Take is crappy forum page article for instance by a certain Mr. Teo (Singaporean or someone from Singapore).

IT IS regrettable that the United States and Japan have not joined the Asian Infrastructure Investment Bank (AIIB) because they are afraid that China has the intention and clout to shape the new world order (“Banking on infrastructure of the future”; April 20, “S-E Asia and the shaping of China’s new world bank”; last Thursday, and “China-led bank ‘to fill funding gap, but hurdles remain'”; yesterday).

First writer, you don’t start off with a clear argument why it is regretable that the US and Japan don’t want to join. Then you write some supposedly omninous statement–“the new world order” as if the AIIB is about a black government. Are you saying China is a “black government” ready to take over the planet” with the AIIB?

This has indirectly cast a shadow on the structure and administration of the AIIB.

What an idiotic line First you say it is regrettable due to the threat of a new world order. But is it to you or is it “indirectly”? Make up your mind!

The US worries about whether the AIIB will weaken the governance, operations and efficiency of the World Bank and the International Monetary Fund.

One, is the World Bank and IMF really efficient? I what sense? Helping to advance development? Evidence? And how do you know the true mind of the US?

It is also concerned about the AIIB’s governance standards and China’s environmental and social complications.

However, these fears have yet to be proven true.

This is call shooting-yourself-in-the-foot. Say it in one word!

China, as the initiator of the AIIB, needs to clearly put on the table the core framework and detailed plans of the AIIB development programmes.

What? You think the creation of an international orgainsation is like a magic trick? How about you read about the creation of the International Development Association (IDA) if you even know what that is?

It also has to identify and lay down how it is going to fairly and transparently distribute its capital and development funding, to allay the worries and suspicions of all the founding members.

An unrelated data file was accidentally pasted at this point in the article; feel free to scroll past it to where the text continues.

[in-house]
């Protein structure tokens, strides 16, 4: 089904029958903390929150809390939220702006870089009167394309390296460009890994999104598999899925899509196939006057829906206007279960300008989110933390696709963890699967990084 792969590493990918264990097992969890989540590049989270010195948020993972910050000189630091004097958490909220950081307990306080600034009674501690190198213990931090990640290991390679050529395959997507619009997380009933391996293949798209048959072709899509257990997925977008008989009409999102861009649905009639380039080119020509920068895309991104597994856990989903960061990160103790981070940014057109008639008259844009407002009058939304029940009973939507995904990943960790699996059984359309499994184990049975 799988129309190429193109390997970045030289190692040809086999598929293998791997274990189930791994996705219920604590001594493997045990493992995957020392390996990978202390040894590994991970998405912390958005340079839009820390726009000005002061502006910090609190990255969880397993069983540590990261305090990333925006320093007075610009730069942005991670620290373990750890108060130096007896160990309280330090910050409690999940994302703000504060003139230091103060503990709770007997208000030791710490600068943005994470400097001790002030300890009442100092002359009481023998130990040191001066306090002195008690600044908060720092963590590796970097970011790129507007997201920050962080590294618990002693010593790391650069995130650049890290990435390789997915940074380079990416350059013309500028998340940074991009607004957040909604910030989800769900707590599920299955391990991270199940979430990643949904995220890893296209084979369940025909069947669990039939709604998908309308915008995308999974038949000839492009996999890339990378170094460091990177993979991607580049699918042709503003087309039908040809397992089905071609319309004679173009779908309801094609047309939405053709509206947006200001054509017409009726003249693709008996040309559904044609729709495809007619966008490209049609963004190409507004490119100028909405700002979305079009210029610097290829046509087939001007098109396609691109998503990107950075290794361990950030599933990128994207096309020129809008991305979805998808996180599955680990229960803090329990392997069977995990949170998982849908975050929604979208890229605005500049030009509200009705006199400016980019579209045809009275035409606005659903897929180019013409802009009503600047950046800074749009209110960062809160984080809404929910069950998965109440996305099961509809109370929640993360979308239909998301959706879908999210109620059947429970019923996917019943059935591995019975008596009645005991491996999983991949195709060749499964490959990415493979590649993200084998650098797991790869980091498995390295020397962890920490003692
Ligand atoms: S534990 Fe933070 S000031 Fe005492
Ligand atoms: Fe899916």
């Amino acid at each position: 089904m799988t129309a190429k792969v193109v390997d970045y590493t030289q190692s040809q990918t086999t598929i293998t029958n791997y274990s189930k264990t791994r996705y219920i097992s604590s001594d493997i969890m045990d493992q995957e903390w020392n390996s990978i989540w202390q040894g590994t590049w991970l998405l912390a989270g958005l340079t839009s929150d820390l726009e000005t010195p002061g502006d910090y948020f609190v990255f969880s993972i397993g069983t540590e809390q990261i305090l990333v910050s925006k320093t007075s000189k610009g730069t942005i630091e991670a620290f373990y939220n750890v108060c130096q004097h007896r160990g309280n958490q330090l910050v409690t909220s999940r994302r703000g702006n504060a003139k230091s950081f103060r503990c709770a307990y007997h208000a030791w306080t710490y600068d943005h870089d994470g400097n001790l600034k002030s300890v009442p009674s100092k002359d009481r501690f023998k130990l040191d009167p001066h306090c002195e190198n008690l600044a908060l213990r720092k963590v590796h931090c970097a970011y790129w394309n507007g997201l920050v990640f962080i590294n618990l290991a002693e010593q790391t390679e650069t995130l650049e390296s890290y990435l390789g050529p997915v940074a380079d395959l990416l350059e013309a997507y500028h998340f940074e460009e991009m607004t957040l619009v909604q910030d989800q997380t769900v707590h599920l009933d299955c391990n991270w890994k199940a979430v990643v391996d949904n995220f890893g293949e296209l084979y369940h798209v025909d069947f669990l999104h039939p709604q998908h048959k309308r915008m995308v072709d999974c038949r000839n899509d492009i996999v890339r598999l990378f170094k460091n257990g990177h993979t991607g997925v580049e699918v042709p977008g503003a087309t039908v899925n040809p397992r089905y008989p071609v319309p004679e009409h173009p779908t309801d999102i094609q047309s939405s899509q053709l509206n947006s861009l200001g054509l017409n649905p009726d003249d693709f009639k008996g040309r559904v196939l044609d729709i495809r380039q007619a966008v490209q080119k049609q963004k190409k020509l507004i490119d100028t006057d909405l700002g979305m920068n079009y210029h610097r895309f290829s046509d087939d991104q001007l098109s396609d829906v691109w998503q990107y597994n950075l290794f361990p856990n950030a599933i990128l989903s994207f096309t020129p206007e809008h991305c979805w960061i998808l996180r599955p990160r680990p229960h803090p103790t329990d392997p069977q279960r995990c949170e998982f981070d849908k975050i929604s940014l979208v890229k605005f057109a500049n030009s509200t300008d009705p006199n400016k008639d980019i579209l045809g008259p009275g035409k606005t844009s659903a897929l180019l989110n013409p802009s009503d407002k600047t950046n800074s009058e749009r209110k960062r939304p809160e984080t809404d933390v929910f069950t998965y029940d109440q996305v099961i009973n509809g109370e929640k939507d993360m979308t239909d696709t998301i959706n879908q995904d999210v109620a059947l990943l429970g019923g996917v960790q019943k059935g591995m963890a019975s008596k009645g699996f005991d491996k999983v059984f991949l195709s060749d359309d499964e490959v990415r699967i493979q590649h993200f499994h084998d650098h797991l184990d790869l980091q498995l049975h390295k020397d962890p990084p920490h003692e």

Ahem, 57 nations have signed up. How many of them have “worries and suspicions” whne you started off with two countries who declined to join?

China has a long journey ahead and a lot of hard work to do.

Idiotic since it is uncessary.

The mark of the AIIB’s success is whether China can convince all the founding members to cooperate, work and contribute seamlessly and assiduously towards the principal objectives of the AIIB, and thereafter, share the fruits of the harvest.

Wait, do you even know why the AIIB was proposed in the first place? Or are you some dumb neoliberal?

Asean should persist in its longstanding policy of neutrality, non-alliance and non-interference (“AIIB may ‘speed up Asean plans for fully unified economic bloc'”; yesterday).

Irrelevant–see below.

It should not get involved in the hegemony and tussle of the superpowers.

Why? Who are you to say that?

Most importantly, Asean should focus on the core priority of economic development, especially infrastructure development.

Why? And besides, ASEAN has that objective in mind since its beginning. But it can’t exactly reach that, due to the political and cultural differences of each member state.

Nevertheless, I hope Singapore, with its good track record, expertise and experience, can play an active role in setting up the AIIB.

It can help to bridge the cultural differences and communication gap between China and the Western member countries.

Perhaps the regional headquarters of the AIIB could even be based in Singapore.

Wait, this is really weird. You start off with moaning the US and Japan for not joining the AIIB, cause that might be a way to a “black government”. Then, you attack China for not detailing the AIIB’s details, when in democratically accountable IOs, it is not just one state to detail the Articles of Agreement (if you know what that is!). Then you jump to talk about ASEAN with no logical flow. You abruptly then say that the AIIB should be based in Singapore with no logical argument, with a one liner about brining the gap?!!!

Please please, some one write a logical forum letter on the AIIB next time…

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AIIB headquarters location should not like those of past MDBs

While the argument that “S’pore should be AIIB’s regional headquarters” (April 11) has merit, it should be up to the planners and the final list of Asian Infrastructure Investment Bank participants and shareholders to decide on the bank’s headquarters.

First the writer arrogant implies that the AIIB’s headquarters should be in a country with pristine financial excellence. He fails to note that other regional development banks, such as the Asian Development Bank (ADB) and the African Development Bank, are headquartered in less developed cities such as Manila and Abidjan, yet have a pretty successful development record.

Second, the writer cites Beijing’s poor environmental record for why Singapore should also host the AIIB. That is an unqualified and against arrogant argument almost suggesting that polluted cities should not be centres for development banks. Manila is not exactly a lean, non-polluted city, but that did not stop the ADB from being hosted there. New York isn’t exactly a clean city in many areas, yet it hosts the main United Nations Headquarters!

China, the proponent of the AIIB, will most likely be the strongest shareholder. In my view, the AIIB should not be in a city that of a dominant superpower, or it will risk becoming another International Bank for Re-construction and development (IBRD), or even a International Development Association (IDA). Time will tell though.